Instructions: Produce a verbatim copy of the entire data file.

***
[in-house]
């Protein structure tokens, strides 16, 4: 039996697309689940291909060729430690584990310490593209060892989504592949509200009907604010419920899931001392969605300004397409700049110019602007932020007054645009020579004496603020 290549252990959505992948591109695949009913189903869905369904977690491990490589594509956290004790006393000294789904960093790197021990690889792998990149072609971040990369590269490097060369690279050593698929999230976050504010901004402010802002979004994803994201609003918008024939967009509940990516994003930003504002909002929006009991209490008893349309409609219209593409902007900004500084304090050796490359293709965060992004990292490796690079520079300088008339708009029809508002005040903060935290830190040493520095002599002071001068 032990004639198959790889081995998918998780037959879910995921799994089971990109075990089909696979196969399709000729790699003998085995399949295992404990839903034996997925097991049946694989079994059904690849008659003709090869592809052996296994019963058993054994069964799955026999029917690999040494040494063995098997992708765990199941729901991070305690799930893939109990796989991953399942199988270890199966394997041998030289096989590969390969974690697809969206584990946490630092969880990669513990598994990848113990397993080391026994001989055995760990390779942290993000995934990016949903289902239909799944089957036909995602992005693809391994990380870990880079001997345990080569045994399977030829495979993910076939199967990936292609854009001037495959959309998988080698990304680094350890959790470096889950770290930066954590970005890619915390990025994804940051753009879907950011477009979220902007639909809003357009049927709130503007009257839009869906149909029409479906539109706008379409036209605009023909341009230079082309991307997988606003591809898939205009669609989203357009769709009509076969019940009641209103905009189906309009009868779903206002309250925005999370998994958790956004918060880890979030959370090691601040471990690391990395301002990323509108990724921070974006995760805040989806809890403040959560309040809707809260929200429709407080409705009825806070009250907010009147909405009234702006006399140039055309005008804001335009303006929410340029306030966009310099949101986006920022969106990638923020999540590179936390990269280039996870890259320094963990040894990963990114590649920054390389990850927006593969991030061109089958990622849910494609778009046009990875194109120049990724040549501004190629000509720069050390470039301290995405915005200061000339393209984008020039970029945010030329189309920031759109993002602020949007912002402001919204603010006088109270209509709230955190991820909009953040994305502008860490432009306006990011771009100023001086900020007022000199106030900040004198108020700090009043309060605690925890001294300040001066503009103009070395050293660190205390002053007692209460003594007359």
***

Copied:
[in-house]
């Protein structure tokens, strides 16, 4: 039996697309689940291909060729430690584990310490593209060892989504592949509200009907604010419920899931001392969605300004397409700049110019602007932020007054645009020579004496603020 290549252990959505992948591109695949009913189903869905369904977690491990490589594509956290004790006393000294789904960093790197021990690889792998990149072609971040990369590269490097060369690279050593698929999230976050504010901004402010802002979004994803994201609003918008024939967009509940990516994003930003504002909002929006009991209490008893349309409609219209593409902007900004500084304090050796490359293709965060992004990292490796690079520079300088008339708009029809508002005040903060935290830190040493520095002599002071001068 032990004639198959790889081995998918998780037959879910995921799994089971990109075990089909696979196969399709000729790699003998085995399949295992404990839903034996997925097991049946694989079994059904690849008659003709090869592809052996296994019963058993054994069964799955026999029917690999040494040494063995098997992708765990199941729901991070305690799930893939109990796989991953399942199988270890199966394997041998030289096989590969390969974690697809969206584990946490630092969880990669513990598994990848113990397993080391026994001989055995760990390779942290993000995934990016949903289902239909799944089957036909995602992005693809391994990380870990880079001997345990080569045994399977030829495979993910076939199967990936292609854009001037495959959309998988080698990304680094350890959790470096889950770290930066954590970005890619915390990025994804940051753009879907950011477009979220902007639909809003357009049927709130503007009257839009869906149909029409479906539109706008379409036209605009023909341009230079082309991307997988606003591809898939205009669609989203357009769709009509076969019940009641209103905009189906309009009868779903206002309250925005999370998994958790956004918060880890979030959370090691601040471990690391990395301002990323509108990724921070974006995760805040989806809890403040959560309040809707809260929200429709407080409705009825806070009250907010009147909405009234702006006399140039055309005008804001335009303006929410340029306030966009310099949101986006920022969106990638923020999540590179936390990269280039996870890259320094963990040894990963990114590649920054390389990850927006593969991030061109089958990622849910494609778009046009990875194109120049990724040549501004190629000509720069050390470039301290995405915005200061000339393209984008020039970029945010030329189309920031759109993002602020949007912002402001919204603010006088109270209509709230955190991820909009953040994305502008860490432009306006990011771009100023001086900020007022000199106030900040004198108020700090009043309060605690925890001294300040001066503009103009070395050293660190205390002053007692209460003594007359």